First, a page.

Bioengineering is pervasive these days — just look at your medicine, your makeup, or your food — but the science behind it is still pretty inaccessible to tinkerers. Enter Amino: A small bioengineering lab that will walk you through the process of creating everything from glow-in-the-dark cells to an anti-cancer research compound.
Amino was an MIT Media Lab project that has grown into an independent company. It's now raising funds for its first production run on IndieGoGo (it's already far past its original funding goal). Starting at $US700, the desktop lab provides the lab tools to cultivate living cells: The main culture, pipettes, and other tools like inactivator to clean the system when you're done. You also get the many sensors you need to keep living cells, well, living: pH sensors, temperature sensors, and more are all built into the plywood dashboard.
But to actually make cells from DNA, the company provides "apps," which give you the actual material you need for different projects, the DNA, and the various chemicals and liquids that will feed it. Each "app" comes with instructions that explain every step of the process, while real-time data analysis lets you monitor it from a computer. The first two apps include a "living night light" and an explorer app that includes several DNA projects.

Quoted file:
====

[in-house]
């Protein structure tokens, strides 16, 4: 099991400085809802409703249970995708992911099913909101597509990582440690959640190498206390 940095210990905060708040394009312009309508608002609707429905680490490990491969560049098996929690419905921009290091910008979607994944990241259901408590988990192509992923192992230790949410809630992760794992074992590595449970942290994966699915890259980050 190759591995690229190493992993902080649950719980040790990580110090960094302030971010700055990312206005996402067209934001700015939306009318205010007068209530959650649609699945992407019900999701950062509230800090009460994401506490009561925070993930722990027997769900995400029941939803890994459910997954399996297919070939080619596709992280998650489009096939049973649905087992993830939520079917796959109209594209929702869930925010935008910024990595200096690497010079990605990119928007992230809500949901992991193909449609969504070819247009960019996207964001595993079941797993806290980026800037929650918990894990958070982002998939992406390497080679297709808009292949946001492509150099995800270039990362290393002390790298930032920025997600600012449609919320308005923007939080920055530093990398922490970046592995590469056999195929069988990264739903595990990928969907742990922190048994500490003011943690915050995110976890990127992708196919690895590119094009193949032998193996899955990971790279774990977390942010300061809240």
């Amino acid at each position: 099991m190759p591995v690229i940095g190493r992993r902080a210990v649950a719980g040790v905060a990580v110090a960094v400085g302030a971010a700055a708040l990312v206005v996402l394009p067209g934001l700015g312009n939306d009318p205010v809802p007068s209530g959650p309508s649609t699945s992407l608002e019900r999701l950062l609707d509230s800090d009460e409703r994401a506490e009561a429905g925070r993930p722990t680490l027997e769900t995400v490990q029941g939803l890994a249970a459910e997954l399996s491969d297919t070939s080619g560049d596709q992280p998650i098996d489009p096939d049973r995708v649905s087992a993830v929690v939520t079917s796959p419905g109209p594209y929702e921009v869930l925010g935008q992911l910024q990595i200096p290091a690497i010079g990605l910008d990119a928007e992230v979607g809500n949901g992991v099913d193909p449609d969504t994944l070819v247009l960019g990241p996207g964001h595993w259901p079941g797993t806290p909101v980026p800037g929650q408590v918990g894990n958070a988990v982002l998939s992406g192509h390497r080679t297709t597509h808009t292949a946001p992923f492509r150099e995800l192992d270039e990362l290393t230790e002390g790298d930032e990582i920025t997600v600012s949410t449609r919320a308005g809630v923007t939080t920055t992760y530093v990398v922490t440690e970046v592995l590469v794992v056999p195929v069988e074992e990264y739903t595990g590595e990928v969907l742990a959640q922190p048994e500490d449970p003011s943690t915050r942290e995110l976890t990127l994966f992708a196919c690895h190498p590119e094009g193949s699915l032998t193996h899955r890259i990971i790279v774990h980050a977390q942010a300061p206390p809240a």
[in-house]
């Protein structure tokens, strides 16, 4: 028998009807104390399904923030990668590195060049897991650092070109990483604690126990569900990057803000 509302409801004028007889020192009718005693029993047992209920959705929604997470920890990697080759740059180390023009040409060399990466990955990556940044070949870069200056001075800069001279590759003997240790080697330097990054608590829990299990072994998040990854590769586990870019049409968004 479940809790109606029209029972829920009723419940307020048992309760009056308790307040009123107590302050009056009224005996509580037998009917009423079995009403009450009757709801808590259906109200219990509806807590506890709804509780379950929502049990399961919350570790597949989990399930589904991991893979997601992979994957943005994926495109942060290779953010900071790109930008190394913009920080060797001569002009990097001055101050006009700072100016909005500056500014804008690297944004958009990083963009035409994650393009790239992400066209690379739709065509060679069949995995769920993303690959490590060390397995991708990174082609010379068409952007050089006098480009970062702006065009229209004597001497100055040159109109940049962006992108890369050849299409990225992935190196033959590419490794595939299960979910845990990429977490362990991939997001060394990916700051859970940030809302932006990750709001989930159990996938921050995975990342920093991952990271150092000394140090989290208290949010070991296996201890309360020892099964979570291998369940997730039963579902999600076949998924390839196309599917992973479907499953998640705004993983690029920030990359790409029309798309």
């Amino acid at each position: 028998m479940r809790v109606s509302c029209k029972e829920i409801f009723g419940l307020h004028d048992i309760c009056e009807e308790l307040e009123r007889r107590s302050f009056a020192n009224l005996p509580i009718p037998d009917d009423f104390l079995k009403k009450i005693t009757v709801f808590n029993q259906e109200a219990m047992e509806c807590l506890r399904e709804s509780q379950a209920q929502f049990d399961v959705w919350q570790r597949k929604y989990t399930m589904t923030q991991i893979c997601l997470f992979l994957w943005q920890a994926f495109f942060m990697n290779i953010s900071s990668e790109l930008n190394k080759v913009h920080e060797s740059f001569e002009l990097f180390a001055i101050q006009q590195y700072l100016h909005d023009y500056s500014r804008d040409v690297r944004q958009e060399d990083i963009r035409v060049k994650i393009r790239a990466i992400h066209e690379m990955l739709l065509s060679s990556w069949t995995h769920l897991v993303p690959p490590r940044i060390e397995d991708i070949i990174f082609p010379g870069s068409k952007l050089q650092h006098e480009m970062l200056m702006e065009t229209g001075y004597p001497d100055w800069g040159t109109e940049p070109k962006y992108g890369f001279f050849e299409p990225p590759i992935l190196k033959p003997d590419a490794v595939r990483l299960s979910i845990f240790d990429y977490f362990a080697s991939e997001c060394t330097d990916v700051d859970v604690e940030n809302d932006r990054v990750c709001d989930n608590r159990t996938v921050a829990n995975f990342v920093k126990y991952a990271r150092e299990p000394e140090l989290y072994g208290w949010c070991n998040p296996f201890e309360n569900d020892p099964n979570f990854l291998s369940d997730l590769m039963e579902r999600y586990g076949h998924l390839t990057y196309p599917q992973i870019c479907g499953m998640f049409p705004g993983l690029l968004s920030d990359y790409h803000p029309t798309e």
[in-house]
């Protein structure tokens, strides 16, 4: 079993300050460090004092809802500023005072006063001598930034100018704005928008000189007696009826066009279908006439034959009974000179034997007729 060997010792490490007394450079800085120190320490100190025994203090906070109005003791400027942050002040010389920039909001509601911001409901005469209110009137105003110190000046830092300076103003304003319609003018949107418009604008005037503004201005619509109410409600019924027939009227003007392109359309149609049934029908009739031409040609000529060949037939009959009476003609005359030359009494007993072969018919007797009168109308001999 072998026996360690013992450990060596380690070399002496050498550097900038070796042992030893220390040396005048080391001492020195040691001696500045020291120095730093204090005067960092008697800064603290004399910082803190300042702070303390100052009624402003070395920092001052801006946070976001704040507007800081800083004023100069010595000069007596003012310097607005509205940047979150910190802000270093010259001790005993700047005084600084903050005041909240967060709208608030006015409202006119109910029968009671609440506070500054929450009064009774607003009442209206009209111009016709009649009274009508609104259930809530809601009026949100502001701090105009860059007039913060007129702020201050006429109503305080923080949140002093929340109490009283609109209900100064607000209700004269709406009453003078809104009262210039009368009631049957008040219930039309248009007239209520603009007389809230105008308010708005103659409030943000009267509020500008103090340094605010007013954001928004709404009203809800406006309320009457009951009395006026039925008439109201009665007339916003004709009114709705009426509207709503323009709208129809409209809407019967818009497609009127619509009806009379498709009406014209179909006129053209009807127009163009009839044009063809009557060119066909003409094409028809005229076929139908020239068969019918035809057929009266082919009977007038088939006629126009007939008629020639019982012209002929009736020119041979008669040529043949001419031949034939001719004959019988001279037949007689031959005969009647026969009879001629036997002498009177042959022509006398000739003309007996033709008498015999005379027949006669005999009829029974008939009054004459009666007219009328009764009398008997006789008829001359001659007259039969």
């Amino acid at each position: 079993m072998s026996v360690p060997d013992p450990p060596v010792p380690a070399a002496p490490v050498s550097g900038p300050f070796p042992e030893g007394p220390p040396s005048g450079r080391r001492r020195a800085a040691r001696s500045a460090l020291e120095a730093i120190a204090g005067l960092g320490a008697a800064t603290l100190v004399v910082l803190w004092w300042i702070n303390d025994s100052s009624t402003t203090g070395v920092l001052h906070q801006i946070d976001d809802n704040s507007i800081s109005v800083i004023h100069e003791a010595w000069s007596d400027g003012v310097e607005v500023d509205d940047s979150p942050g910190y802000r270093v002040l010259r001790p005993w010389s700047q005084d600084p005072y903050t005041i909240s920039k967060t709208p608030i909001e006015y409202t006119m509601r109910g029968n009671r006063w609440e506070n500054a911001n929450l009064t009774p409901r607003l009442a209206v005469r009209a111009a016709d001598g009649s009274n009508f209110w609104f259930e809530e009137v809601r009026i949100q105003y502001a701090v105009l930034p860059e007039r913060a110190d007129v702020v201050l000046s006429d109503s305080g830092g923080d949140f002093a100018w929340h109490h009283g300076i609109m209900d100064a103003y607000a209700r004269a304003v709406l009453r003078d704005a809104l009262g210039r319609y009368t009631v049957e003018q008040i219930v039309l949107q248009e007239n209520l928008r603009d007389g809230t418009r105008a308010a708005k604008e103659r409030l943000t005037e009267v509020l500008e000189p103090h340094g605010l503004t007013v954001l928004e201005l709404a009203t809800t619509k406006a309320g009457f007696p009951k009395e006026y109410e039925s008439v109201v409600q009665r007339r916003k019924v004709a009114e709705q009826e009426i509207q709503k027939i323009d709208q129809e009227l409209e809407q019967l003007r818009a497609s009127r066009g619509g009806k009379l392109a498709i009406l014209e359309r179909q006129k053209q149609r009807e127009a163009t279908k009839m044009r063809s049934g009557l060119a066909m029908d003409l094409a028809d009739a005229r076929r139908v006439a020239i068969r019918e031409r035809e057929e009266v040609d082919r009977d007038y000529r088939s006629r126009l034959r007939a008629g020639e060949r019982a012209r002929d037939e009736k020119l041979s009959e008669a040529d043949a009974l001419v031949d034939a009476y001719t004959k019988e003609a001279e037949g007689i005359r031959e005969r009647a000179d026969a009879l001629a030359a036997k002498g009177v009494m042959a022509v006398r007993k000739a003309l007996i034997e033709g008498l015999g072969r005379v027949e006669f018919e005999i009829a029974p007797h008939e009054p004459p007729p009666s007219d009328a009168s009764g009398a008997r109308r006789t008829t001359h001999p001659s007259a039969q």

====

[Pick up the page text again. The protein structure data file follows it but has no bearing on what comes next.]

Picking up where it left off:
"Right now, only a select few have access to the equipment and knowledge to experiment with biotechnologies," writes the CEO of Amino, Julie Legault, on Medium. "[I]n the same way that anyone can now experiment with software and electronics, we should be able to experiment with plug-and-play biotechnology."
Legault was a student at MIT's Media Lab when she got into biotechnology unexpectedly after attending a workshop where they engineered the smell of bananas from E.coli bacteria. Another workshop, led by Synbiota, the DNA programming company that is now her business partner for Amino, showed participants how to create violacein, the anti-cancer compound that's one of Amino's first "apps."
But maybe you've never considered playing bio-god. What's the point of all this wetware? As the founders point out, even if you don't have plans to become a hacker-scientist, synthetic biology is poised to become one of the most important and ubiquitous technologies in the modern world — understanding it is going to become important over the next few decades.
"It's affecting so much of our lives," Legault writes, "we need to be able to understand it firsthand and get past the fear and anxiety, because understanding biology allows us to interact more thoughtfully and meaningfully with our environments."